I’m like some creature who has been released back into the wild after years of captivity. To protect myself from running around in circles and hitting my head off things, I have to take occasional deep breaths. When I do, the very air I inhale is a soothing sedative of calm.
This morning I began.
It started with moving a few things from here to there, turning on Lyric FM, and throwing stuff in the bin. Finally after a few “what the hell am I doing?” moments, I came to sitting on the floor. I took five deep breaths, jumped in the car and went to Tramore. I bought bread in our much loved Seagull Bakery and avoided every delicious sweet thing by turning my head the other way. (I did indulge in a rush of happiness when the pain au chocolate wafted past.)
On the way back I saw the buzzard and snapped her on a tree branch. In focus for once. After lunch I fiddled with photographs, consulted the three card Tarot spread and made notes. I fussed over this blog for a good hour and fed the Robin who gorged on some vegan roast leftovers.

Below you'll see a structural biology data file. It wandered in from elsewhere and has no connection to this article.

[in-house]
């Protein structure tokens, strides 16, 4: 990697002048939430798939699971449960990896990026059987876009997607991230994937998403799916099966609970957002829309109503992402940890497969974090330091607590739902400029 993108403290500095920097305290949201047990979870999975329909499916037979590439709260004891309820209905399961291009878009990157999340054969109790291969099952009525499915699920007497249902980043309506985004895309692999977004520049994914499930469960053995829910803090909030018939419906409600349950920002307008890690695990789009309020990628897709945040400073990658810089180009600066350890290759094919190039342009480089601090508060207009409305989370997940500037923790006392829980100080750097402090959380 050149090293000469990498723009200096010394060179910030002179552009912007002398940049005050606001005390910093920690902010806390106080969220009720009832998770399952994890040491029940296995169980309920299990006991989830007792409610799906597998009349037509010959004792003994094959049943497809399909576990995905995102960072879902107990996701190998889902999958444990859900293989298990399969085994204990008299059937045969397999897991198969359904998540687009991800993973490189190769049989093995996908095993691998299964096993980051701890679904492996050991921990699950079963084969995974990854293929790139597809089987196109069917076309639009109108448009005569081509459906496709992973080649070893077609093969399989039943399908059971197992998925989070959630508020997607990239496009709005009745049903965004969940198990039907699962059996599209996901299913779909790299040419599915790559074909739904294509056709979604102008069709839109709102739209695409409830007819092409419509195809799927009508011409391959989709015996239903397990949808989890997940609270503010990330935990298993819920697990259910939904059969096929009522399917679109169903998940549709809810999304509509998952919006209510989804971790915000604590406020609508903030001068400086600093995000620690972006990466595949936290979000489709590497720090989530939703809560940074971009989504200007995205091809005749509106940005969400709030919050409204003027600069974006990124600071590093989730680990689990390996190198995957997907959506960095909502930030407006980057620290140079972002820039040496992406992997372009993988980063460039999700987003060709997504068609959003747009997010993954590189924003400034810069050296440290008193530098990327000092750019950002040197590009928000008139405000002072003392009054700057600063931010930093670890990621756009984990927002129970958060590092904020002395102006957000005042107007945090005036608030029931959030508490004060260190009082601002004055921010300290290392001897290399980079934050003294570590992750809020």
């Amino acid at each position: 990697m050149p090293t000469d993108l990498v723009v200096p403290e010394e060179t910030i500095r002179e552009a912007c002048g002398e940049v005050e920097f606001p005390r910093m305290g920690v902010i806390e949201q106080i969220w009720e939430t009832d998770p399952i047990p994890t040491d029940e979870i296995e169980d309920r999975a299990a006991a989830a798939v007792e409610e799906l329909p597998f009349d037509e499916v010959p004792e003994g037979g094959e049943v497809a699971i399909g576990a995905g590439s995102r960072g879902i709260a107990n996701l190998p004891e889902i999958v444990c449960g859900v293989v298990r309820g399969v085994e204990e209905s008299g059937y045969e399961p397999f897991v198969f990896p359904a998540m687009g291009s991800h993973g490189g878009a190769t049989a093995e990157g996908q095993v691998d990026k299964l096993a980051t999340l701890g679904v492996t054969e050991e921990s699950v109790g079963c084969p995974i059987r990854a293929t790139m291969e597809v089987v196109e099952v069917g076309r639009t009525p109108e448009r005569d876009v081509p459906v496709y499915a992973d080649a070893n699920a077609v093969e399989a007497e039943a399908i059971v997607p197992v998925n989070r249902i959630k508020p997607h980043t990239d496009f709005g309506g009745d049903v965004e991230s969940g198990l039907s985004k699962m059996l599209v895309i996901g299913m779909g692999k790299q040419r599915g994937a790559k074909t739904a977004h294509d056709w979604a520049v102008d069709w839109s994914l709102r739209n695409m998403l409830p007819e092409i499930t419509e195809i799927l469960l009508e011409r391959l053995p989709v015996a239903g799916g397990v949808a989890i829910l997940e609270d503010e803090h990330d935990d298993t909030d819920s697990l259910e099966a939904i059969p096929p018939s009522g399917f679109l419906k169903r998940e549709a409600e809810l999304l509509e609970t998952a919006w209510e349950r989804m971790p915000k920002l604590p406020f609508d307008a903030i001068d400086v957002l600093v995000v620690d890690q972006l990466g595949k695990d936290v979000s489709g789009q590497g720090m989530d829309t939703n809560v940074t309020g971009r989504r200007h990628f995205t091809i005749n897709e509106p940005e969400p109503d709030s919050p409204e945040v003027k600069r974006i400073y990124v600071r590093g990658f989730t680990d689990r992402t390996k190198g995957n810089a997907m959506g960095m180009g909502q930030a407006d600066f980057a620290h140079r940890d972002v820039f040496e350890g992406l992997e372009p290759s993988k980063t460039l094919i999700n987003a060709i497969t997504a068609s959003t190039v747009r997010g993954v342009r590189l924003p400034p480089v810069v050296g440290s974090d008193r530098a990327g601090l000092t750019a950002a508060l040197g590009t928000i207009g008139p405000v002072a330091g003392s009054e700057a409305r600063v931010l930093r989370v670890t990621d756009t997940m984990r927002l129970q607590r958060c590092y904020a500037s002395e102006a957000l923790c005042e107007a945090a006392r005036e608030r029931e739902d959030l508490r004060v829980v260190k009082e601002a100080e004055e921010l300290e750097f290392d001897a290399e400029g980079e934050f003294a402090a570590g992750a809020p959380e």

Later I sketched out the bones of 14 projects I would like to have unfold over 2017. Too much, too much. Then I responded to emails, checked in on social media and made food. At 7 I enjoyed that meal with my family and settled down to watch some TV.
When the New York Times come to interview me about my “creative daily routine” I won’t be sharing this! Because today I was still gnawing away at the remnants of a past life where days are planned and lists are ticked off. I am right on the threshold* between two worlds. I am stepping through the magic door.
But most of all I am considering that superb piece of advice from Elizabeth Gilbert which simply says “Follow your curiosity.”
“If you go back to the etymology of the word ‘threshold,’ it comes from ‘threshing,’ which is to separate the grain from the husk. So the threshold, in a way, is a place where you move into more critical and challenging and worthy fullness. There are huge thresholds in every life. You know that, for instance, if you are in the middle of your life in a busy evening, fifty things to do and you get a phone call that somebody you love is suddenly dying, it takes ten seconds to communicate that information. But when you put the phone down, you are already standing in a different world. Suddenly everything that seems so important before is all gone and now you are thinking of this. So the given world that we think is there and the solid ground we are on is so tentative. And a threshold is a line which separates two territories of spirit, and very often how we cross is the key thing,” John O’Donohue, in his conversation with Krista Tippett.